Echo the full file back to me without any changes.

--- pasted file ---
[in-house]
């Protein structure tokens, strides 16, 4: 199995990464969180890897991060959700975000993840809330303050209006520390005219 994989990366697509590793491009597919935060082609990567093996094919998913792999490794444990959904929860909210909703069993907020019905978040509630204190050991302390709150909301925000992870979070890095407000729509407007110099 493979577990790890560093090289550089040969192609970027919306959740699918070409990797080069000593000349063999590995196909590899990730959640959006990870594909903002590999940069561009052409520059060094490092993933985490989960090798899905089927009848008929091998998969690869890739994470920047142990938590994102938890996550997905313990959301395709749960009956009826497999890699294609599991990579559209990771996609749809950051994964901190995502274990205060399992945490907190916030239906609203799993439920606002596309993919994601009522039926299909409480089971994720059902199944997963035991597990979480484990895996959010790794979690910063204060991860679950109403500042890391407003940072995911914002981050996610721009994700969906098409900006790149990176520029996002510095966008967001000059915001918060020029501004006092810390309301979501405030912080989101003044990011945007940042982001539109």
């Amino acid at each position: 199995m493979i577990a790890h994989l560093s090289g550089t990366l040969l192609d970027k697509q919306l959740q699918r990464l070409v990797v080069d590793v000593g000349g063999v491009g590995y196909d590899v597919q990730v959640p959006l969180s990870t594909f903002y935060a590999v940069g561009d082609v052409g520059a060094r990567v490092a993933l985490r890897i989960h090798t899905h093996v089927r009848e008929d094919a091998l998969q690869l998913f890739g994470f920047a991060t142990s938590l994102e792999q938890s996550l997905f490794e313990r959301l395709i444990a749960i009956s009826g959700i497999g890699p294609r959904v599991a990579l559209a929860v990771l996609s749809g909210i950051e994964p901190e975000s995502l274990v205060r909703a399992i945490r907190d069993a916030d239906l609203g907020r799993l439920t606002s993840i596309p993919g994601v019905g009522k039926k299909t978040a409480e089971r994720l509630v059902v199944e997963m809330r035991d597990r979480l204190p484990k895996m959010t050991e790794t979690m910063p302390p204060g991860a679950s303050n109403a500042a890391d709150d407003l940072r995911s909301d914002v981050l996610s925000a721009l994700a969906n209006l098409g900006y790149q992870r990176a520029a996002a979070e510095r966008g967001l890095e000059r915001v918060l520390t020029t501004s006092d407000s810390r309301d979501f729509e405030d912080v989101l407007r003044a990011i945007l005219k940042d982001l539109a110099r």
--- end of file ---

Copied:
[in-house]
């Protein structure tokens, strides 16, 4: 199995990464969180890897991060959700975000993840809330303050209006520390005219 994989990366697509590793491009597919935060082609990567093996094919998913792999490794444990959904929860909210909703069993907020019905978040509630204190050991302390709150909301925000992870979070890095407000729509407007110099 493979577990790890560093090289550089040969192609970027919306959740699918070409990797080069000593000349063999590995196909590899990730959640959006990870594909903002590999940069561009052409520059060094490092993933985490989960090798899905089927009848008929091998998969690869890739994470920047142990938590994102938890996550997905313990959301395709749960009956009826497999890699294609599991990579559209990771996609749809950051994964901190995502274990205060399992945490907190916030239906609203799993439920606002596309993919994601009522039926299909409480089971994720059902199944997963035991597990979480484990895996959010790794979690910063204060991860679950109403500042890391407003940072995911914002981050996610721009994700969906098409900006790149990176520029996002510095966008967001000059915001918060020029501004006092810390309301979501405030912080989101003044990011945007940042982001539109």
């Amino acid at each position: 199995m493979i577990a790890h994989l560093s090289g550089t990366l040969l192609d970027k697509q919306l959740q699918r990464l070409v990797v080069d590793v000593g000349g063999v491009g590995y196909d590899v597919q990730v959640p959006l969180s990870t594909f903002y935060a590999v940069g561009d082609v052409g520059a060094r990567v490092a993933l985490r890897i989960h090798t899905h093996v089927r009848e008929d094919a091998l998969q690869l998913f890739g994470f920047a991060t142990s938590l994102e792999q938890s996550l997905f490794e313990r959301l395709i444990a749960i009956s009826g959700i497999g890699p294609r959904v599991a990579l559209a929860v990771l996609s749809g909210i950051e994964p901190e975000s995502l274990v205060r909703a399992i945490r907190d069993a916030d239906l609203g907020r799993l439920t606002s993840i596309p993919g994601v019905g009522k039926k299909t978040a409480e089971r994720l509630v059902v199944e997963m809330r035991d597990r979480l204190p484990k895996m959010t050991e790794t979690m910063p302390p204060g991860a679950s303050n109403a500042a890391d709150d407003l940072r995911s909301d914002v981050l996610s925000a721009l994700a969906n209006l098409g900006y790149q992870r990176a520029a996002a979070e510095r966008g967001l890095e000059r915001v918060l520390t020029t501004s006092d407000s810390r309301d979501f729509e405030d912080v989101l407007r003044a990011i945007l005219k940042d982001l539109a110099r």